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Page:Popular Science Monthly Volume 54.djvu/297

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FRAGMENTS OF SCIENCE.

cies." The experiments should therefore be continued.

 

"The Venerable Bede's" Chair.—In an article in a recent issue of Architecture and Building, on Ancient and Modern Furniture, by F. T. Hodgson, the following interesting account of the chair of "the Venerable Bede" occurs: "Perhaps the best-known relic, so far as furniture is concerned of this early period, is the chair of 'the Venerable Bede,' which is still preserved in the vestry of Jassova Church, Northumberland, England. This chair is distinctively an ecclesiastical one—a throne, in fact, of some dignity. It is made of oak and is four feet ten inches high. There are many engravings of it, but I reproduce from one of the best. The chair is now well on to twelve hundred years old, and if cared for as it ought to be is good for several hundred years more. There is a popular tradition concerning this chair that is worthy of notice It is said that to this ancient relic all the brides repair as soon as the marriage service is over, in order that they may seat themselves in it. This, according to the popular belief, will make them joyful mothers of children; and to omit this custom the expectant mothers would not consider the marriage ceremony complete, and in default thereof of being enthroned in 'the Venerable Bede's chair' barrenness and misery would surely follow. Like all other relics of the sort, it is subject to attacks of the sacrilegious penknives, together with the wanton depredations of relic hunters, and has been so shorn of its fair proportions that very soon there will be little of it left but its attenuated form if stricter watch is not kept over it."

 

The Physics of Smell.—The principal subject of Prof. W. E. Ayrton's vice-presidential address on physics at the British Association was the physics of smell, which was presented as a subject that had been but little studied. In testing the generally accepted idea that metals have smell, based on the fact that a smell is perceived with most of the commercial metals when handled, the author had observed that when these metals were cleaned or made outwardly pure the smell disappeared. Yet it is shown that these metals acquire smells when they are handled or abraded by friction, which are characteristic and serve to distinguish them. This may be ascribed to chemical action, but not all chemical action in which metals may take part produces smell; for when they are rubbed with soda or with sugar no smell but that of soda or of sugar is perceived; nor is the metallic smell observed when dilute nitric acid is rubbed on certain metals, though the chemical action is very marked with some. But mere breathing on certain metals, even when they have been rendered practically odorless by cleaning, produces a very distinct smell, as also does touching them with the tongue. These smells have hitherto been attributed to the metals themselves, but Professor Ayrton looks for their source in the evolution of hydrogen, which carries with it impurities, hydrocarbons, especially paraffin, and "it is probable that no metallic particles, even in the form of vapor, reach the nose or even leave the metal. While smells usually appear to be diffused with great velocity, experiments prove that when the space through which they have to pass is free from draughts their progress is very slow, and it would therefore appear that the passage of a smell is far more due to the actual motion of the air containing it than to the diffusion of the odoriferous substance through the air." The power of a smell to cling to a substance does not appear to depend on its intensity or on the ease with which it travels through a closed space. Experiments to determine whether smells could pass through glass by transpiration either revealed flaws in the glass or ended in the breaking of the very thin bulbs and gave no answer.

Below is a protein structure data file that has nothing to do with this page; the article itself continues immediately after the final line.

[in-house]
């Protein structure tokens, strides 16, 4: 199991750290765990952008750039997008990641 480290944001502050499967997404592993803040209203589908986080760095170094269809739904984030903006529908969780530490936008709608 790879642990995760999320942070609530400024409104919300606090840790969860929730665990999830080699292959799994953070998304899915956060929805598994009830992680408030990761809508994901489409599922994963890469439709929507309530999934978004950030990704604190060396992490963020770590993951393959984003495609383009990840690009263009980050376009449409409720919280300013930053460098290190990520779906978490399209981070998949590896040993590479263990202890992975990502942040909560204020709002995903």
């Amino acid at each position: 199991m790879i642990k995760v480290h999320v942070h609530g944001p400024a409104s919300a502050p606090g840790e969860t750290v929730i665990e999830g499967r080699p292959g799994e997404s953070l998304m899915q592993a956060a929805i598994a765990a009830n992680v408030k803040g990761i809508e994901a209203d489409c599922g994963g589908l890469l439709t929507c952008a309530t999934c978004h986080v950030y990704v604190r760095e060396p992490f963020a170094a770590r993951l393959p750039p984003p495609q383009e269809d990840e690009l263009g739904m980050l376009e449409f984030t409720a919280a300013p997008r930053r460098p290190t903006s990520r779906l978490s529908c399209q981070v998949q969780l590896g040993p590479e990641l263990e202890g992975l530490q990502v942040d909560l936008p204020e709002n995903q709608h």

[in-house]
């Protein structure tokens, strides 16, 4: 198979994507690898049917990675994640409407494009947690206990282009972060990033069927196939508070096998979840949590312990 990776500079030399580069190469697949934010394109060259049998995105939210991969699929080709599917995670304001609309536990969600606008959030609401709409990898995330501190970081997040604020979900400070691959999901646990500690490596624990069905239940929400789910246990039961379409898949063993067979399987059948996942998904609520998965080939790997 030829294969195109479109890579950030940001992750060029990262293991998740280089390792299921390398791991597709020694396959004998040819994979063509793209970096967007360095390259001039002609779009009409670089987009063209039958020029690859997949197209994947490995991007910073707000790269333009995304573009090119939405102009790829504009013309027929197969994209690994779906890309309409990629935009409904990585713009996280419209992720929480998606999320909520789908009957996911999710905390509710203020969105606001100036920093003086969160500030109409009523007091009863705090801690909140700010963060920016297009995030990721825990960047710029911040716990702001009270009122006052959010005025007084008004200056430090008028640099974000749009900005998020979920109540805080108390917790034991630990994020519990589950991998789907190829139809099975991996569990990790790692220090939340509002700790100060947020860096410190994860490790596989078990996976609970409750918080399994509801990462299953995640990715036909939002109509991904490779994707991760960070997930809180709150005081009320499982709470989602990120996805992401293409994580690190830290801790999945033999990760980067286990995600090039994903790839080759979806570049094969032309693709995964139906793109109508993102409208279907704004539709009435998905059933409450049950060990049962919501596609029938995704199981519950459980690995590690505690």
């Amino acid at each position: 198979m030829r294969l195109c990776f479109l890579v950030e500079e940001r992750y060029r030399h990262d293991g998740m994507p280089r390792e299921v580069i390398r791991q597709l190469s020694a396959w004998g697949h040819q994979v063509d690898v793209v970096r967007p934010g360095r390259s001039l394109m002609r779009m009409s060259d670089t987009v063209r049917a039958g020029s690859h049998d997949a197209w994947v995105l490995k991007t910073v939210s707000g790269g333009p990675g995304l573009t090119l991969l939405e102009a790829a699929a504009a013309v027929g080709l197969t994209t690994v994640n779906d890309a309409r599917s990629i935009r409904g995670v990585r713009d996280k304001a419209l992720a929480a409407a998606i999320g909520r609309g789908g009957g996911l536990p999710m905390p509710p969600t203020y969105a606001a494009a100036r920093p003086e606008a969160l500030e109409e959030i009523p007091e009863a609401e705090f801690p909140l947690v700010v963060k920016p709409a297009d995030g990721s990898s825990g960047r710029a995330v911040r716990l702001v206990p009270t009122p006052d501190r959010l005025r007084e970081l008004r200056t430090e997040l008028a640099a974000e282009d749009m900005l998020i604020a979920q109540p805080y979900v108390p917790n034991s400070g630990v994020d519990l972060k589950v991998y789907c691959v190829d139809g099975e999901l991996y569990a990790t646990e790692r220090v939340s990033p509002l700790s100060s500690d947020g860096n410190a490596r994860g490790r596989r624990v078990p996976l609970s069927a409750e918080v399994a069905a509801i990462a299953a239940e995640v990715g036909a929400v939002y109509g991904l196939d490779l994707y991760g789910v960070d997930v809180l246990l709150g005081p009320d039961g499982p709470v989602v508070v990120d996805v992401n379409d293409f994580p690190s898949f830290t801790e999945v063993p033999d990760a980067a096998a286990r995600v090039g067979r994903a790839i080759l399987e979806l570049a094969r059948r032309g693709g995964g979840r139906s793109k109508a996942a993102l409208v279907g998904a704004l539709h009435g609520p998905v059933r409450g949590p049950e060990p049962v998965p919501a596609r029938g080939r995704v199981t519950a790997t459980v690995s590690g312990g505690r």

The Cordillera Region of Canada.—A length of nearly thirteen hundred miles of the great mountainous or Cordillera region of the Pacific coast is included in the western part of Canada. Most of this, Mr. George M. Dawson says, in a paper on the Physical Geography and Geology of Canada, is embraced in the province of British Columbia, where it is about four hundred miles wide between the Great Plains and the Pacific Ocean. To the north it is included in the Yukon district of the Northwest Territory till it reaches, in a less elevated and more